Post Road Magazine #28

I Love Dick by Chris Kraus

Cari Luna

Yes, I know. The title. It's delicious in a way, isn't it? But, yeah, I hesitated to read the book in public. I found myself hiding its cover in my lap as I read it on the playground while my kids played, or on the bus. I placed it facedown, its spine turned toward the wall, whenever I set it down. That edge of self-consciousness I felt when reading the book, the awareness of the sharp double entendre of the title, was a part of the experience of reading I Love Dick. Had I read it without its cover, or if I'd read an eBook version, I wouldn't have had that discomfort and hyperawareness of myself as a woman reading a book with I LOVE DICK on the cover. And that discomfort? It echoed and underlined Kraus's discomfort and self-awareness in the text.

For the record, the eponymous Dick is a person, Kraus's love interest. I Love Dick is part epistolary, part diary, and deeply confessional. It begins when Kraus and her husband, Sylvère, have dinner with his colleague, Dick, and end up spending the night at Dick's home. Kraus believes Dick has been flirting with her over the course of the evening, and in the morning determines that she and Dick have experienced a "Conceptual Fuck." She becomes infatuated with him, and then falls in love with him, though after that one night, he is entirely absent. She falls in love with him, or with the idea of him, on her own. She shares this with Sylvère, and the two begin writing letters to Dick over a short, frenzied period. These letters, which become a sort of art project between the married couple, comprise the bulk of the text.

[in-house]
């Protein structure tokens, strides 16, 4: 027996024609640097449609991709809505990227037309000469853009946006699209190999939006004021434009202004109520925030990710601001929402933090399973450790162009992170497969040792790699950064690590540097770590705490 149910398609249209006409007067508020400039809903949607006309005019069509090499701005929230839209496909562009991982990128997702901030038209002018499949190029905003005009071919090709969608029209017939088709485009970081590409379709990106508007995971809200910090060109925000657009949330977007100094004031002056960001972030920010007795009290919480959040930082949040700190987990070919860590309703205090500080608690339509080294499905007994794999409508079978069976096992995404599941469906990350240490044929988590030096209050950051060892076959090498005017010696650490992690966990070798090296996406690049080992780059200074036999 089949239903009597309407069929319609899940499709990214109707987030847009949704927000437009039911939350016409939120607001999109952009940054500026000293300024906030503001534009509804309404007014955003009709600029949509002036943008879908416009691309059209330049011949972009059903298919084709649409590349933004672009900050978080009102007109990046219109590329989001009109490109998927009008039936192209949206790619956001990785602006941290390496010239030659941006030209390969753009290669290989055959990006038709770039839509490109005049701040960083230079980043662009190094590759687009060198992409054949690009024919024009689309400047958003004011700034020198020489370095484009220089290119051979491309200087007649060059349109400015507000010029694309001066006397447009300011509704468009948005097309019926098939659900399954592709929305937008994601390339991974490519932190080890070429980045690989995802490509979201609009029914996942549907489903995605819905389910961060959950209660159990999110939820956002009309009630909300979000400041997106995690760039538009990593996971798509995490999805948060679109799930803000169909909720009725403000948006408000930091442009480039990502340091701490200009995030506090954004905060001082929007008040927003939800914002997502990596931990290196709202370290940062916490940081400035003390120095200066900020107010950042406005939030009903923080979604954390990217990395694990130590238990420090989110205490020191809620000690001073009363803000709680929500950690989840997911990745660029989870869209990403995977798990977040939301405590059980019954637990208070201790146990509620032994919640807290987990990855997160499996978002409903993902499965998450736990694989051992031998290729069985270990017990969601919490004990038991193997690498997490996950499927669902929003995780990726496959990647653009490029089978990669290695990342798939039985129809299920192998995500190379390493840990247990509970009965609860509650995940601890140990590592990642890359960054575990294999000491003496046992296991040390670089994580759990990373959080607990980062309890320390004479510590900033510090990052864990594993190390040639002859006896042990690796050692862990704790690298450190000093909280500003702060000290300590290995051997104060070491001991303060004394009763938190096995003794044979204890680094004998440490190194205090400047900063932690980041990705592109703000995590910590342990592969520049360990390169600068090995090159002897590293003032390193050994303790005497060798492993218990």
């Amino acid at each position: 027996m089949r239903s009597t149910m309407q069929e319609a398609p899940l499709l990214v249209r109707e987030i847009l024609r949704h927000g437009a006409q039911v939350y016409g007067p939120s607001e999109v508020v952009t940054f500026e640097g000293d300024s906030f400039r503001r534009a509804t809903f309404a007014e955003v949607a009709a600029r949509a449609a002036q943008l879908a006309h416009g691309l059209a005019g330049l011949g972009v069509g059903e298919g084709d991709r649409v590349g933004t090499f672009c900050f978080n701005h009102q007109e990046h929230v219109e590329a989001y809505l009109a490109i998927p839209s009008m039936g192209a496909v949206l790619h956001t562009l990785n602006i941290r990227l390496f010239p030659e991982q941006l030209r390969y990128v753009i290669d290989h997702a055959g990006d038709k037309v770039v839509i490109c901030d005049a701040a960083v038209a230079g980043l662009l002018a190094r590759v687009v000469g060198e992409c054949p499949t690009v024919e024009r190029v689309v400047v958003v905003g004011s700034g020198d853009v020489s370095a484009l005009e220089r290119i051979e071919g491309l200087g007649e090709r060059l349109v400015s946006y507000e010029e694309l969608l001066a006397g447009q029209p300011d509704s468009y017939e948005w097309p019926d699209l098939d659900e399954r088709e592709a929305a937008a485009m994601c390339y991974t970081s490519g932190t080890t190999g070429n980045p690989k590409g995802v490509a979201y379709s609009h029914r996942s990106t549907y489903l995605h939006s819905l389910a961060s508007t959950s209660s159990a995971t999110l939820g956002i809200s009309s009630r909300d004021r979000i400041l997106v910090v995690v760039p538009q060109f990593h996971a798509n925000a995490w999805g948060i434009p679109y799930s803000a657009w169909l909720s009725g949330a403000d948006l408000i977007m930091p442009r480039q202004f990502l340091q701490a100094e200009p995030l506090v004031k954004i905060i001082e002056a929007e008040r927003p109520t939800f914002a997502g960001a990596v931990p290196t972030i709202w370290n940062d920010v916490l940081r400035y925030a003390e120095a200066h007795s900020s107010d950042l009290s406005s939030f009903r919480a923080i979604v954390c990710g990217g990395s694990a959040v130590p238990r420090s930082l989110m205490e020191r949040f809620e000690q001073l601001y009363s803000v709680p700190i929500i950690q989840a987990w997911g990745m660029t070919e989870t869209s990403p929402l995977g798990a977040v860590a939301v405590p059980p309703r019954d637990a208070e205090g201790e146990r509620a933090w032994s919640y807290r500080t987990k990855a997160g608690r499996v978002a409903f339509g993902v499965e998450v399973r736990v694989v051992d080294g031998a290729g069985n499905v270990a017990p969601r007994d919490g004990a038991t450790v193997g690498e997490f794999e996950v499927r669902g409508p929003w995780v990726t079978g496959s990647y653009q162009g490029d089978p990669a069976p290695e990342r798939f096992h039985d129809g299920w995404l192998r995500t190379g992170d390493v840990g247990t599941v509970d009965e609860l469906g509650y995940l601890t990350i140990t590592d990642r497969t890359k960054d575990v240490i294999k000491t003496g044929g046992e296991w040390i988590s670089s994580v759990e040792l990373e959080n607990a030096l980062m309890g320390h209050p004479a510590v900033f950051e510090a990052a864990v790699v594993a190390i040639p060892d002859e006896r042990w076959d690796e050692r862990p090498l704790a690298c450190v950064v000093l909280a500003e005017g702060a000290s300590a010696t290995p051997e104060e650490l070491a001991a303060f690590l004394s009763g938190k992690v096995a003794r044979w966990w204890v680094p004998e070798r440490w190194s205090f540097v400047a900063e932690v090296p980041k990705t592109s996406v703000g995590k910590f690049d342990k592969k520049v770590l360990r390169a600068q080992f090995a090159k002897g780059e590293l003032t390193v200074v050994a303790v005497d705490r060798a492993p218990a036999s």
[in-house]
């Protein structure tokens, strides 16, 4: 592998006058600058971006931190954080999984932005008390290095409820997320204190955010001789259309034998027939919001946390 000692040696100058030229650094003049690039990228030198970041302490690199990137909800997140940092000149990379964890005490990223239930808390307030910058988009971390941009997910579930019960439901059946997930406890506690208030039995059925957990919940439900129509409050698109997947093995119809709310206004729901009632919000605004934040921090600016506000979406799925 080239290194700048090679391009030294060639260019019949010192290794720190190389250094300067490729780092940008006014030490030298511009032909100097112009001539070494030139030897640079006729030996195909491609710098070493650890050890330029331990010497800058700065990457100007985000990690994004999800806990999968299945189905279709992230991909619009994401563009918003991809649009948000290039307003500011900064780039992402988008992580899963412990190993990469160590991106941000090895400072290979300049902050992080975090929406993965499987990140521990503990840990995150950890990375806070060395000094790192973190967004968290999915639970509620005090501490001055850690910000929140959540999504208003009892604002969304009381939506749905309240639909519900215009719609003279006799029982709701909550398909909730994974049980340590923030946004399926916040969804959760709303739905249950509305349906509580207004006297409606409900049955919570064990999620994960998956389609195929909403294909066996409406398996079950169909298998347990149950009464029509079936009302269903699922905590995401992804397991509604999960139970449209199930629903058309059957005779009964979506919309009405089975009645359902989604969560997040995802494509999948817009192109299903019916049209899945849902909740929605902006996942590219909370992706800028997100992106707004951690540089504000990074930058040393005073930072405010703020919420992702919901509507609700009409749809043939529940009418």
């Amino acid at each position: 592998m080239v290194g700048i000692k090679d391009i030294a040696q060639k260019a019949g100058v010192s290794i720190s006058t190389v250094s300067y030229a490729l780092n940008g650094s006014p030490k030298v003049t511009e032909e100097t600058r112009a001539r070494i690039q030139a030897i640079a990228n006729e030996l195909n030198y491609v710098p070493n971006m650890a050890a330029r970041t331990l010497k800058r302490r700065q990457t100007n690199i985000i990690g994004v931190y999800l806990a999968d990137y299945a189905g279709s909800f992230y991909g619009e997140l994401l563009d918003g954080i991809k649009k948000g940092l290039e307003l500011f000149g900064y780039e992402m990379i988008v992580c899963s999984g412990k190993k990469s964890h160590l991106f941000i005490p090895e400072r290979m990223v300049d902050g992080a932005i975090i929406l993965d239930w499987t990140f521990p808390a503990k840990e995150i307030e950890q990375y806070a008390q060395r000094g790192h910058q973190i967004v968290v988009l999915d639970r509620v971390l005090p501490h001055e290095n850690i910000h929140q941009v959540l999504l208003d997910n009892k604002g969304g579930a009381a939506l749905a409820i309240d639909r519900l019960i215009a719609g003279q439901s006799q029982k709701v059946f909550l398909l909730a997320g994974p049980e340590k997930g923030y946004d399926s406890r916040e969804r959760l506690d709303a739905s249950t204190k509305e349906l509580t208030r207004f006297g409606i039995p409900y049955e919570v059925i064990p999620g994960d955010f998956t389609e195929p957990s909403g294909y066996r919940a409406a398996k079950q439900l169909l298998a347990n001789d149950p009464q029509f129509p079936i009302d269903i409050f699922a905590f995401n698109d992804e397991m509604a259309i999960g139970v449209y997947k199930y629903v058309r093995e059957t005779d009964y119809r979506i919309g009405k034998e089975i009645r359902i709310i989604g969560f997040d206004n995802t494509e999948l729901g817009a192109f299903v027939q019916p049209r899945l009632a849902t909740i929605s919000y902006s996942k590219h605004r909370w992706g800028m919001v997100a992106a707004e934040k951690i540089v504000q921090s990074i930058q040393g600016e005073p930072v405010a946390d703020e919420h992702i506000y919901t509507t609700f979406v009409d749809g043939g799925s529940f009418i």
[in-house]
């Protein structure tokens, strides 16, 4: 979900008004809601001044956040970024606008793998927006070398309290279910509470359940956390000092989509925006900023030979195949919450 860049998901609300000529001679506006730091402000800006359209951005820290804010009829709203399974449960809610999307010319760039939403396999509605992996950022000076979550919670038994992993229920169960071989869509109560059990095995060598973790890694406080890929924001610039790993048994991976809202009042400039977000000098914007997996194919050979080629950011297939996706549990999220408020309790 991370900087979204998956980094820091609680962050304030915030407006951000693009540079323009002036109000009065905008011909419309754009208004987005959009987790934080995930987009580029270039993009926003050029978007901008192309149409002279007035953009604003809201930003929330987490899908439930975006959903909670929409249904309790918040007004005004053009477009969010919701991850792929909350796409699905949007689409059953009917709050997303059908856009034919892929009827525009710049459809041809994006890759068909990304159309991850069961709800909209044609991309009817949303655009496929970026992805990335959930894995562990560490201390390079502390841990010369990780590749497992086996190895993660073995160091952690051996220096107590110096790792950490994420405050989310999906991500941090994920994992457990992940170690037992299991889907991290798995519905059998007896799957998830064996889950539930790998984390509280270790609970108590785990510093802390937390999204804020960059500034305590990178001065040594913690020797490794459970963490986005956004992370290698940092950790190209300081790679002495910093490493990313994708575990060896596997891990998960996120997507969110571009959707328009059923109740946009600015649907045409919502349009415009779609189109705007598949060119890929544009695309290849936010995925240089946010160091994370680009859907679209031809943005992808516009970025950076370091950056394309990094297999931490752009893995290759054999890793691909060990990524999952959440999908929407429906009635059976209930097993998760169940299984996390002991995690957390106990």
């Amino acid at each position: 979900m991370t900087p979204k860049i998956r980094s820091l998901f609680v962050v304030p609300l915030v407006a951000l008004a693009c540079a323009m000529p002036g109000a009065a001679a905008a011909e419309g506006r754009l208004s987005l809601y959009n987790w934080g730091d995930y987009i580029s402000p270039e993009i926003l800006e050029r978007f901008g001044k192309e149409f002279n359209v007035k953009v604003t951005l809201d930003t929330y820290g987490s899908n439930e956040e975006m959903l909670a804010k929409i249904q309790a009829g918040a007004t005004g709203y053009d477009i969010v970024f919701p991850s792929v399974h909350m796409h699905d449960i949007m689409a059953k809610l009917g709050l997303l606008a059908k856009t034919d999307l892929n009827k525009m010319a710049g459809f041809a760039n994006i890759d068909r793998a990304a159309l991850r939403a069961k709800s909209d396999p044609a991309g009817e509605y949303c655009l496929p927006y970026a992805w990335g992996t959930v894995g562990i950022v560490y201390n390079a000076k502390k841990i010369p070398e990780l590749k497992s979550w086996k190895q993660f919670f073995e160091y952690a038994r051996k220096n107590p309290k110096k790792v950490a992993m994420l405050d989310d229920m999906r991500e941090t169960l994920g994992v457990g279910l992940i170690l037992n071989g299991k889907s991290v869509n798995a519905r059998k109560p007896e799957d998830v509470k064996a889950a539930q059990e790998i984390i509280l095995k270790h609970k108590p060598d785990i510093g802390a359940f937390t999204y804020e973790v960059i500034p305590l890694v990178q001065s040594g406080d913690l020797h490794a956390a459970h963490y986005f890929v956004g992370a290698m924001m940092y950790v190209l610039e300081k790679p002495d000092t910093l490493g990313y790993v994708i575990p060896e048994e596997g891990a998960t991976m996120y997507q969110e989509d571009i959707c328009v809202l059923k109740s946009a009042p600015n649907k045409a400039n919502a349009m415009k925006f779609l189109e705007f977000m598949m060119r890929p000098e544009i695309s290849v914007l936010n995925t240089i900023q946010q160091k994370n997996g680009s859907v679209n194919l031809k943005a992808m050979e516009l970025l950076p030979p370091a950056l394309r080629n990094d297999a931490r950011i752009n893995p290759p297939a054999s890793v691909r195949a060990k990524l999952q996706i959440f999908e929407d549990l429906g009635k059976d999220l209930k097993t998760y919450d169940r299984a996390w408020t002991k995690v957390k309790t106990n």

I Love Dick is memoir (maybe), it's polemic, it's epistolary fiction (maybe), it's couples therapy acted out through laptop and fax machine. It's a woman breaking her marriage down in the pursuit of a man, her sexuality, her identity. But no. . . even as I try to pin it down, objections arise. It's not really Kraus breaking her marriage down. The marriage was already stalled out, at least sexually, before the story began. "Because they are no longer having sex," Kraus writes, "the two maintain their intimacy via deconstruction: i.e., they tell each other everything." In fact, it is Kraus's obsession with Dick that rekindles their sexual relationship, at least temporarily. But the obsession is not about her husband.

What I love most about this book: Kraus realizes, as does the reader, that her obsession with Dick has nothing to do with him. It isn't about him, either. He was the cipher, the object of desire necessary to set the whole exploration of self in motion. She purports to love Dick, but he is nothing more than catalyst. This book, be it novel or memoir or some hazy middle ground, is about a woman named Chris Kraus, and her journey by way of (what feels like, and so what functions as) brutally honest self-exposure.

Kraus writes: "WHO GETS TO SPEAK AND WHY. . . IS THE ONLY QUESTION." In I Love Dick, Kraus speaks boldly, baldly, and often out of turn. She lays herself absolutely bare. She made me uncomfortable sometimes, until I wanted to cringe, to look away. But I didn't. And in the end I was left having witnessed and explored one woman's lived experience in a way that was profoundly new.

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